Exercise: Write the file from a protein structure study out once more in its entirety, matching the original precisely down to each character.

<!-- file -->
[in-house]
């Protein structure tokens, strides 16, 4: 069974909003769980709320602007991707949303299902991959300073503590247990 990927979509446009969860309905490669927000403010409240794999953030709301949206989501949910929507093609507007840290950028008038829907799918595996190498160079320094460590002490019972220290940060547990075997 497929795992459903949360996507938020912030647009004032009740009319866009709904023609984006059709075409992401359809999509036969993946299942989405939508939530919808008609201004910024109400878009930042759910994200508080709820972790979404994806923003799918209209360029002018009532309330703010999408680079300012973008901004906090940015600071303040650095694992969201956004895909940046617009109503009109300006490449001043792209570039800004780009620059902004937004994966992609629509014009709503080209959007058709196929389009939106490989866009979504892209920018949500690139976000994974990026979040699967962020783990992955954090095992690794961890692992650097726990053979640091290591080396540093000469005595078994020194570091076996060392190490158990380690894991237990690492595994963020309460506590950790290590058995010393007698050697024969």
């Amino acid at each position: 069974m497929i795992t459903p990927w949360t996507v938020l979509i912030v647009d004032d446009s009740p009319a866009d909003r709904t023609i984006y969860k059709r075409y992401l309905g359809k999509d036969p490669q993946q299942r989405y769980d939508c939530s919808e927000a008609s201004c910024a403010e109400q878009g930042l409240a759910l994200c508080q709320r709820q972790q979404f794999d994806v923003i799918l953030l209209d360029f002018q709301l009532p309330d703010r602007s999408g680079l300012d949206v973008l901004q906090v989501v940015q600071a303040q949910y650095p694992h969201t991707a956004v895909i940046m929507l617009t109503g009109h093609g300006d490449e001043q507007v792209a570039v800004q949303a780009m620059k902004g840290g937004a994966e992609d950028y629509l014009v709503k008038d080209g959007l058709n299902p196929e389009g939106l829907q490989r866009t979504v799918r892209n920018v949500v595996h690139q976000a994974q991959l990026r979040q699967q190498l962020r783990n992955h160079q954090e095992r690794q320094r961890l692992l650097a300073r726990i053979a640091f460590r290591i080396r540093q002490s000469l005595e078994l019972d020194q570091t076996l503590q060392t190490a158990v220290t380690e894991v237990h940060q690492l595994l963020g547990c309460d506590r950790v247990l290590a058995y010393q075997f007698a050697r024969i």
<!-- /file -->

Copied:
[in-house]
């Protein structure tokens, strides 16, 4: 069974909003769980709320602007991707949303299902991959300073503590247990 990927979509446009969860309905490669927000403010409240794999953030709301949206989501949910929507093609507007840290950028008038829907799918595996190498160079320094460590002490019972220290940060547990075997 497929795992459903949360996507938020912030647009004032009740009319866009709904023609984006059709075409992401359809999509036969993946299942989405939508939530919808008609201004910024109400878009930042759910994200508080709820972790979404994806923003799918209209360029002018009532309330703010999408680079300012973008901004906090940015600071303040650095694992969201956004895909940046617009109503009109300006490449001043792209570039800004780009620059902004937004994966992609629509014009709503080209959007058709196929389009939106490989866009979504892209920018949500690139976000994974990026979040699967962020783990992955954090095992690794961890692992650097726990053979640091290591080396540093000469005595078994020194570091076996060392190490158990380690894991237990690492595994963020309460506590950790290590058995010393007698050697024969």
């Amino acid at each position: 069974m497929i795992t459903p990927w949360t996507v938020l979509i912030v647009d004032d446009s009740p009319a866009d909003r709904t023609i984006y969860k059709r075409y992401l309905g359809k999509d036969p490669q993946q299942r989405y769980d939508c939530s919808e927000a008609s201004c910024a403010e109400q878009g930042l409240a759910l994200c508080q709320r709820q972790q979404f794999d994806v923003i799918l953030l209209d360029f002018q709301l009532p309330d703010r602007s999408g680079l300012d949206v973008l901004q906090v989501v940015q600071a303040q949910y650095p694992h969201t991707a956004v895909i940046m929507l617009t109503g009109h093609g300006d490449e001043q507007v792209a570039v800004q949303a780009m620059k902004g840290g937004a994966e992609d950028y629509l014009v709503k008038d080209g959007l058709n299902p196929e389009g939106l829907q490989r866009t979504v799918r892209n920018v949500v595996h690139q976000a994974q991959l990026r979040q699967q190498l962020r783990n992955h160079q954090e095992r690794q320094r961890l692992l650097a300073r726990i053979a640091f460590r290591i080396r540093q002490s000469l005595e078994l019972d020194q570091t076996l503590q060392t190490a158990v220290t380690e894991v237990h940060q690492l595994l963020g547990c309460d506590r950790v247990l290590a058995y010393q075997f007698a050697r024969i």